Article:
A senior figure within the Ministry of Justice has admitted that the cuts to civil legal aid were brought in without any research taking place on the possible impact on the legal industry itself.
MOJ Permanent Secretary, Ursula Brennan, made the worrying, yet not surprising, admission before the House of Commons Public Accounts Committee (PAC) yesterday saying that the decision to slash £300m from the legal aid budget was ‘imperative’.
She told the House: “The government was explicit it needed to make these changes swiftly. It was not possible to do research about the current regime.”
“The piece of evidence that was overwhelming was the level of spending. The evidence required was that government said we wish to cut the legal aid bill.”
Brennan went on to deny that the cuts brought about by LASPO had been responsible for denying people access to justice and insisted that research had to wait until after the implementation of LASPO.
But the legal industry will certainly not see things that way and nor should the general public.
Within the Personal Injury industry alone, such cuts to costs has seen hundreds of Law firms forced to change their services or close their doors altogether, which of course has a knock-on effect on those people who have suffered an injury in an accident when it comes to claiming for the compensation they deserve.
As more and more high street law firms were forced to look elsewhere or close, it reduced the number of representative options for those seeking compensation and even left accident victims facing the prospect of having to fight for their compensation in the courts without representation.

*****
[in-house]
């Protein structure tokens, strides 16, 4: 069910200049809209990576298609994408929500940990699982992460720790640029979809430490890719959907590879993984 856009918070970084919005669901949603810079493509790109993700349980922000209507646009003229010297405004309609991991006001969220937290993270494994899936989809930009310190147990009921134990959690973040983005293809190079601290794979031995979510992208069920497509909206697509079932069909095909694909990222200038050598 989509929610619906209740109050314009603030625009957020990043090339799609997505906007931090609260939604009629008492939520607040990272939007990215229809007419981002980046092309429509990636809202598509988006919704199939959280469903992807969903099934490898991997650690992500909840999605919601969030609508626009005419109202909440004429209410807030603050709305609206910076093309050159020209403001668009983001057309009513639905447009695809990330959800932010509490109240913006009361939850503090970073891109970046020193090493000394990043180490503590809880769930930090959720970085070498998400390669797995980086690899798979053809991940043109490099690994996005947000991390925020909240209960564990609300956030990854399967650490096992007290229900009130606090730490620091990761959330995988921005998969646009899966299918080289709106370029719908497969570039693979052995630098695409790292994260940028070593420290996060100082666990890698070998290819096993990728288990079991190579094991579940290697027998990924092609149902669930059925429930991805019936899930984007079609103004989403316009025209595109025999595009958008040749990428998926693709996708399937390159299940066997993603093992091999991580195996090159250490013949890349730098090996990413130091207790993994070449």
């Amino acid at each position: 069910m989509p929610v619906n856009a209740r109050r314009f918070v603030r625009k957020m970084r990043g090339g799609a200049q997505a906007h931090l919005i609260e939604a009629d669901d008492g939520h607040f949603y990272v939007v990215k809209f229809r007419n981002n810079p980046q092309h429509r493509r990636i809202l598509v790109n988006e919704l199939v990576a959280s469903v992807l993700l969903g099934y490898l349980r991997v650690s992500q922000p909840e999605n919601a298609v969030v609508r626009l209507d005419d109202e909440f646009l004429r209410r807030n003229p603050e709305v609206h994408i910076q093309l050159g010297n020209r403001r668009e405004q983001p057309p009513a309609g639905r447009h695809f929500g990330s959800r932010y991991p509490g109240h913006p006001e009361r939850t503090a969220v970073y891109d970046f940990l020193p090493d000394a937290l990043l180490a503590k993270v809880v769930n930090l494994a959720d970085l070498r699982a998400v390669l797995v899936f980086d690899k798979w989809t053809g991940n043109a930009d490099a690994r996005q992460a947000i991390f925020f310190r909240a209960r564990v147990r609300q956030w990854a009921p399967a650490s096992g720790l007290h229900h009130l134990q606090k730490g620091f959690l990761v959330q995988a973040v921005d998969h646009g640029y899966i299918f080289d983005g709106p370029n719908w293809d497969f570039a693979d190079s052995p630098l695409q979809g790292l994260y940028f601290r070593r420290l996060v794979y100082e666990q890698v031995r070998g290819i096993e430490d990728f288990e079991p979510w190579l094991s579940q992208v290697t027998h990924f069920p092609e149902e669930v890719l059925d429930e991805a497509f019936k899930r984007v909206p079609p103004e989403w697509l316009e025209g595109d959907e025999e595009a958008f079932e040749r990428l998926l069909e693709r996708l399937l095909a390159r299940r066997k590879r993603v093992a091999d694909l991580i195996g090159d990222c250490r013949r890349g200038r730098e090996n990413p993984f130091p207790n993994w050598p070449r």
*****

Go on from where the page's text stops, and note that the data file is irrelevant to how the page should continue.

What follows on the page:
The revelations made by the Permanent Secretary were criticised by the Committee Chair, Margaret Hodge, who also laid into Brennan personally over her role in the implementation of LASPO.
She accused the department of ‘endemic failure’ and said that Brennan had not exercised her ‘proper power’ when allowing the changed to be implemented without the necessary research on the impact of them taking place.
She said: “The thing that really distressed me is how you embarked on this with so little evidence. When you were changing the rules you had no idea what impact it would have.”
There was also criticism of the Legal Aid Agency from Margaret Hodge over the issues of fees paid to legal aid lawyers.
Questioning the Chief Executive of the LAA, Matthew Coats, she asked: “Is this the case you’re paying rock-bottom prices and getting rock bottom quality? The prices you’re paying mean quality will inevitably in many cases poor. This is this poorest people getting the poorest quality and you just sit there and say you will sign off contracts in a different way next time.”
Scott Rees and Co Partner, David Byrne, supported the stance taken by Margaret Hodge, and criticised the government for ignoring the toll that the cuts would have on the legal industry and most importantly peoples’ access to justice.
He said: “It is unbelievable that these cuts to legal aid were introduced without the right level of impact the research, especially considering the Government have always taken the stance that they will preserve access to justice no matter what reforms they introduce and put the interests of accident victims at the forefront of their decisions.”
“Clearly this has not been the case and now there are many more people up and down the country who are struggling to get the legal advice or representation they need.”
“It is also unthinkable that there was no thought about what these cuts might do to the legal industry itself and because of this lack of care or interest in the impact of the legal aid cuts, hundreds of firms have been forced to cut back on staff and in some cases have closed their doors because they were left with nothing to work for.”
“I would hope that this revelation is taken seriously and considered when any future cuts or reforms are suggested so that we can avoid such mistakes. The people responsible have proven that they can not be trusted with overseeing the future of the legal sector and should be held accountable accordingly.”
Indeed the Shadow Justice Secretary, Sadiq Khan, revealed that there are areas of the country where people are struggling to gain access to valuable legal advice and that since the cuts were introduced there had been a 30% rise in the number of litigants in person.